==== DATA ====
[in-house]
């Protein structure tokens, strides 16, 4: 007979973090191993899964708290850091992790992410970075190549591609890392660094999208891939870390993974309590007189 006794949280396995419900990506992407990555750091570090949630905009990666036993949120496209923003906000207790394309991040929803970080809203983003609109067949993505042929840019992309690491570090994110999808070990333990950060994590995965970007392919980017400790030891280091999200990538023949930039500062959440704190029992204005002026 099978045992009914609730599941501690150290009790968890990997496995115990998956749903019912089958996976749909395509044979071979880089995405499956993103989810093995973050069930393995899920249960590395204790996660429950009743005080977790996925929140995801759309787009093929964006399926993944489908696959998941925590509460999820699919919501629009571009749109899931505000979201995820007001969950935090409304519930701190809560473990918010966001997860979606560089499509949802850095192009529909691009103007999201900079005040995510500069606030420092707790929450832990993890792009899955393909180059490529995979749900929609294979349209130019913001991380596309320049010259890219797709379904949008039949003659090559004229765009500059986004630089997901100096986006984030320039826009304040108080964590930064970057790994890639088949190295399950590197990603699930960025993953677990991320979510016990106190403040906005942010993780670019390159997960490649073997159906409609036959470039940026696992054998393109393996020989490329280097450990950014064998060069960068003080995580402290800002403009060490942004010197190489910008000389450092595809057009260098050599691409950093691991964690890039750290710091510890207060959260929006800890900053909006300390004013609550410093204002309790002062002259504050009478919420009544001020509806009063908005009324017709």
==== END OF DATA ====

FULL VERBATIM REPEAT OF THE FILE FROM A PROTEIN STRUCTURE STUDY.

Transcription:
[in-house]
């Protein structure tokens, strides 16, 4: 007979973090191993899964708290850091992790992410970075190549591609890392660094999208891939870390993974309590007189 006794949280396995419900990506992407990555750091570090949630905009990666036993949120496209923003906000207790394309991040929803970080809203983003609109067949993505042929840019992309690491570090994110999808070990333990950060994590995965970007392919980017400790030891280091999200990538023949930039500062959440704190029992204005002026 099978045992009914609730599941501690150290009790968890990997496995115990998956749903019912089958996976749909395509044979071979880089995405499956993103989810093995973050069930393995899920249960590395204790996660429950009743005080977790996925929140995801759309787009093929964006399926993944489908696959998941925590509460999820699919919501629009571009749109899931505000979201995820007001969950935090409304519930701190809560473990918010966001997860979606560089499509949802850095192009529909691009103007999201900079005040995510500069606030420092707790929450832990993890792009899955393909180059490529995979749900929609294979349209130019913001991380596309320049010259890219797709379904949008039949003659090559004229765009500059986004630089997901100096986006984030320039826009304040108080964590930064970057790994890639088949190295399950590197990603699930960025993953677990991320979510016990106190403040906005942010993780670019390159997960490649073997159906409609036959470039940026696992054998393109393996020989490329280097450990950014064998060069960068003080995580402290800002403009060490942004010197190489910008000389450092595809057009260098050599691409950093691991964690890039750290710091510890207060959260929006800890900053909006300390004013609550410093204002309790002062002259504050009478919420009544001020509806009063908005009324017709």